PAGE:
Jack Pollock
More than two weeks have passed since an officer shot and killed James Jahar Perez. Since then, many people have remarked on the similarities between this police shooting and the death of Kendra James nearly a year ago. Both victims were black. Both were stopped for minor traffic violations. Both raise troubling questions about racism.

In both instances, the police have tried to put a spin on the incidents, in an attempt to shift the blame onto the victims. In the James shooting, we were immediately told that she was a crackhead. Perez, we have been told, had five felony counts against him. A toxicology report has been released claiming that Perez had just ingested large amounts of cocaine.

But such blame-shifting information does not exonerate the officers. Moreover, Perez's alleged drug use has not been linked to the need for officers to respond with deadly force.

Yet, in spite of the similarities between the James and Perez shootings, there is one significant difference: Police Chief Derrick Foxworth's response. In one of his first true tests as police chief, Foxworth has stepped forward with poise, sincerity, and integrity. Immediately following the shooting, he met and spoke with family members.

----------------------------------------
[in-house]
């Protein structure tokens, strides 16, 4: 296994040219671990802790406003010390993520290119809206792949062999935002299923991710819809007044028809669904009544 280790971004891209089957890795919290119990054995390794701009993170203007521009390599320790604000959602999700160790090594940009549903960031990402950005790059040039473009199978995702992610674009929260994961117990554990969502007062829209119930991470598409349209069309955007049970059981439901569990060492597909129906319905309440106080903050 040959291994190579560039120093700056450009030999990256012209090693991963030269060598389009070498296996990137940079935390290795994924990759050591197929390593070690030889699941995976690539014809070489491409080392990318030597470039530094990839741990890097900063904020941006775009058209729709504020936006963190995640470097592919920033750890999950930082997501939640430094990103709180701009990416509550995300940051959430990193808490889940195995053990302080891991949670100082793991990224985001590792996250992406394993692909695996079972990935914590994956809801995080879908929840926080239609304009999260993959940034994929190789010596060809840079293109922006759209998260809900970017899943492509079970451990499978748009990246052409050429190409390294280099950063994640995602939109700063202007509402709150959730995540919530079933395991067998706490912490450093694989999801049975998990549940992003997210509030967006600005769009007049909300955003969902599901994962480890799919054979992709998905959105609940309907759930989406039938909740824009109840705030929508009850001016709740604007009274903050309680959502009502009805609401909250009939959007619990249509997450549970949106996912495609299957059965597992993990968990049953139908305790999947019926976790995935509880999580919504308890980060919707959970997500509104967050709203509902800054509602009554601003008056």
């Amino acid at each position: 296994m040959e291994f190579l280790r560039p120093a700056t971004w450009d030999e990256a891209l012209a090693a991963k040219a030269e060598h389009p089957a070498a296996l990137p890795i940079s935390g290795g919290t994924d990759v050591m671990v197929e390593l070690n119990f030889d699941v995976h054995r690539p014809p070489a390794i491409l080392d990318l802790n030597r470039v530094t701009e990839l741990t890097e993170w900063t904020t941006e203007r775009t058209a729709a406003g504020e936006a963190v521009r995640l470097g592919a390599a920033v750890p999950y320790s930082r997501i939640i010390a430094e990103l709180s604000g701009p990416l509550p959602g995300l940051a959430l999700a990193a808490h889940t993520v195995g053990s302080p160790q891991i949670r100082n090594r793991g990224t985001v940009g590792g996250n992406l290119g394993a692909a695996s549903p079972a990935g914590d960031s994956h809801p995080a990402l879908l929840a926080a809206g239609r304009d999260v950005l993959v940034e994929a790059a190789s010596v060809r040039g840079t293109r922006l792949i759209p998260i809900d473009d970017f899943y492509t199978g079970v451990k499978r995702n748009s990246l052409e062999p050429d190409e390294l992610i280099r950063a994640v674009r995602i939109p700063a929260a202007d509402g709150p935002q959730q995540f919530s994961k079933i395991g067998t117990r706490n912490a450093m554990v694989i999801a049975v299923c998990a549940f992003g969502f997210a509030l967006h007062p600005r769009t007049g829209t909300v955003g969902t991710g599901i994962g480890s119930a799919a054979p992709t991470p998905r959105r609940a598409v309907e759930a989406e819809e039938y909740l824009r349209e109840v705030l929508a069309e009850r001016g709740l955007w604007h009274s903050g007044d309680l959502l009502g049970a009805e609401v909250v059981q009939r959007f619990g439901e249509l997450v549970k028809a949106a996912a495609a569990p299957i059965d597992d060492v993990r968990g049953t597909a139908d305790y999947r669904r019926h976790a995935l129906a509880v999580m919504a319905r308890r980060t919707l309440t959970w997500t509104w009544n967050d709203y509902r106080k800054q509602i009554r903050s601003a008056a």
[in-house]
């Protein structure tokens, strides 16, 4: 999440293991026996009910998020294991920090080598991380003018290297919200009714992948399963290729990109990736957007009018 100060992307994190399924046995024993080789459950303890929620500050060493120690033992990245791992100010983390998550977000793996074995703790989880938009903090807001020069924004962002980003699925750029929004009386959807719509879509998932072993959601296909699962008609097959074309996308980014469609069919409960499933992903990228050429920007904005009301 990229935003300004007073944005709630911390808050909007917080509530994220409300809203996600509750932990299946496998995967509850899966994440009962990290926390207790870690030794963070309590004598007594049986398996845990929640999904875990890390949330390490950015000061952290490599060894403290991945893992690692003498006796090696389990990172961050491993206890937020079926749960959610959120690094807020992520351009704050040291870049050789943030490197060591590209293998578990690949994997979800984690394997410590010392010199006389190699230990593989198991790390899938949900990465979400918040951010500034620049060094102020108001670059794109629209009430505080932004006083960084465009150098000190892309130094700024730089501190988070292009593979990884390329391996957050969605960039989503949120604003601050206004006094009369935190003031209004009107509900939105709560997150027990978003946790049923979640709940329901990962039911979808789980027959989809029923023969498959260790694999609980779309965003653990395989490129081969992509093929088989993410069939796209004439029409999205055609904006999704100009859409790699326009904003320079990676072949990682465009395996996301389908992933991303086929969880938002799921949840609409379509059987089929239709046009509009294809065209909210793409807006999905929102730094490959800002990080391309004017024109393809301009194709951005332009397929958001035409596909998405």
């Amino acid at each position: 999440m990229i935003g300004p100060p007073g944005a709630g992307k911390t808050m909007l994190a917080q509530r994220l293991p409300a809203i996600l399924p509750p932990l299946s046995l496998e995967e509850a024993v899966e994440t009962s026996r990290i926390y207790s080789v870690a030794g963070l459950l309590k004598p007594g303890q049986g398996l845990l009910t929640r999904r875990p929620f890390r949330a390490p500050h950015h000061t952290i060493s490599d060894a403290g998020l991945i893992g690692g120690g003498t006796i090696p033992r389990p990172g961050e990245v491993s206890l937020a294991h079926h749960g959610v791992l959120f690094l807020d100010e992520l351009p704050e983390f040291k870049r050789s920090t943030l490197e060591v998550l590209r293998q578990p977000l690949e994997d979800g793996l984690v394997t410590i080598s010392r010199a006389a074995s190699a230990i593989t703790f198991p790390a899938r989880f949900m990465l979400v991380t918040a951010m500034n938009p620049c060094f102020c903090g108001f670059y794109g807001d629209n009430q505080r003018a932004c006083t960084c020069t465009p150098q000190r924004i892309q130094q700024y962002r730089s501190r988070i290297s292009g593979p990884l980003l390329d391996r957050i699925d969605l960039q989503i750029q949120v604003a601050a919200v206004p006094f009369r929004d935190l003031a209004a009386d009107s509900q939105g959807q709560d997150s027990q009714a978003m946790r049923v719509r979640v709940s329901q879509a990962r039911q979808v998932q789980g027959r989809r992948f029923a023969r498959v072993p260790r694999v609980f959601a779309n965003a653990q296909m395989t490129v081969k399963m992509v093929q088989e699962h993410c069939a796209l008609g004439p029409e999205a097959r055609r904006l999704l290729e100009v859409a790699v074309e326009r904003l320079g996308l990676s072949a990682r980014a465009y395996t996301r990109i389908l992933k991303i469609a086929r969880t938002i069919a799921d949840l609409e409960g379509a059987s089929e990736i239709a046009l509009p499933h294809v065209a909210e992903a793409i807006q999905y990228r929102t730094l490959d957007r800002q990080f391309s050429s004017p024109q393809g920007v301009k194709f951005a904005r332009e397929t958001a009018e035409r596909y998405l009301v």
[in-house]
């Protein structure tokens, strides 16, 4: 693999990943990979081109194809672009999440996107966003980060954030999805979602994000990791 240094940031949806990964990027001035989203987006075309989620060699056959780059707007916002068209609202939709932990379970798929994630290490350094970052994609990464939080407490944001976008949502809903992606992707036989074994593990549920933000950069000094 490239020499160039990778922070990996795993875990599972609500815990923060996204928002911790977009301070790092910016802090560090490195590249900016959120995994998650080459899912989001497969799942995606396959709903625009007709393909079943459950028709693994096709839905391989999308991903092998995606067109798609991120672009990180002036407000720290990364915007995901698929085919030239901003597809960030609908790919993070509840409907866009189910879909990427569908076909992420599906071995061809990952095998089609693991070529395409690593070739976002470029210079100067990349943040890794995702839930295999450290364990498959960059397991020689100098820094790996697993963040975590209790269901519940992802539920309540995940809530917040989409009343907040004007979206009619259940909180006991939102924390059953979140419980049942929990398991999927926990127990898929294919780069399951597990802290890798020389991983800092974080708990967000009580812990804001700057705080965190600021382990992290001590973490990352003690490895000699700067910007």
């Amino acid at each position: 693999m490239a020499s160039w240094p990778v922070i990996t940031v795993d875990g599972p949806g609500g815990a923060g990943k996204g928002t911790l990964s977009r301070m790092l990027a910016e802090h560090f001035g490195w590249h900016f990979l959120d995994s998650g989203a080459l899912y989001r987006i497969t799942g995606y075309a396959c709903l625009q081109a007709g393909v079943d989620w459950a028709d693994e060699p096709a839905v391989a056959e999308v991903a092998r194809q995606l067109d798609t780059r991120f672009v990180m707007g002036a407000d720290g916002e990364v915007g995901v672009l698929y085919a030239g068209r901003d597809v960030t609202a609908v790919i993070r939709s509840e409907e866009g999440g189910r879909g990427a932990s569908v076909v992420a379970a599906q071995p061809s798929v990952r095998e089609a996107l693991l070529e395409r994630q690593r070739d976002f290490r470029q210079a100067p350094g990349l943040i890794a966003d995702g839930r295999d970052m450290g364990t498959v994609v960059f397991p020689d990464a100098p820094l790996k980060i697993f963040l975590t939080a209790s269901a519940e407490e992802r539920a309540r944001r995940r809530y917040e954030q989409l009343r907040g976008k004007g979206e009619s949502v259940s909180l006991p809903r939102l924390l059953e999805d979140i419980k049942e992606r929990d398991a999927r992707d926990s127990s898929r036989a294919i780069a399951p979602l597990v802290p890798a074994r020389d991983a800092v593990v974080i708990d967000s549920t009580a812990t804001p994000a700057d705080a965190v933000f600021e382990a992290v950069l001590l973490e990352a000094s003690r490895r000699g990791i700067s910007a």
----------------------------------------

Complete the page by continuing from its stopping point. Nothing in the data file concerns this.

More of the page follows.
Foxworth also quickly huddled with the District Attorney and, three days after the shooting, requested a public inquiry. Despite a series of unsettling police shooting incidents (see pg. 10), Foxworth's request could bring about the first public inquiry into a police shooting in 20 years. But Foxworth's straightforward actions could also potentially put him at odds with the police union. It is commonly agreed upon that former Police Chief Mark Kroeker was forced out by the police union after suspending Scott McCollister for the James shooting. One of the officers involved in the Perez shooting has already sued to stop the public inquest.

The police bureau has been widely criticized for their failure to learn from mistakes and change their behaviors. On average, there has been one senseless shooting per year. Perez's death should not have happened. But it may have presented Foxworth with an opportunity: To take the control away from the police union and give it back to the public. The decision is now in Foxworth's hands.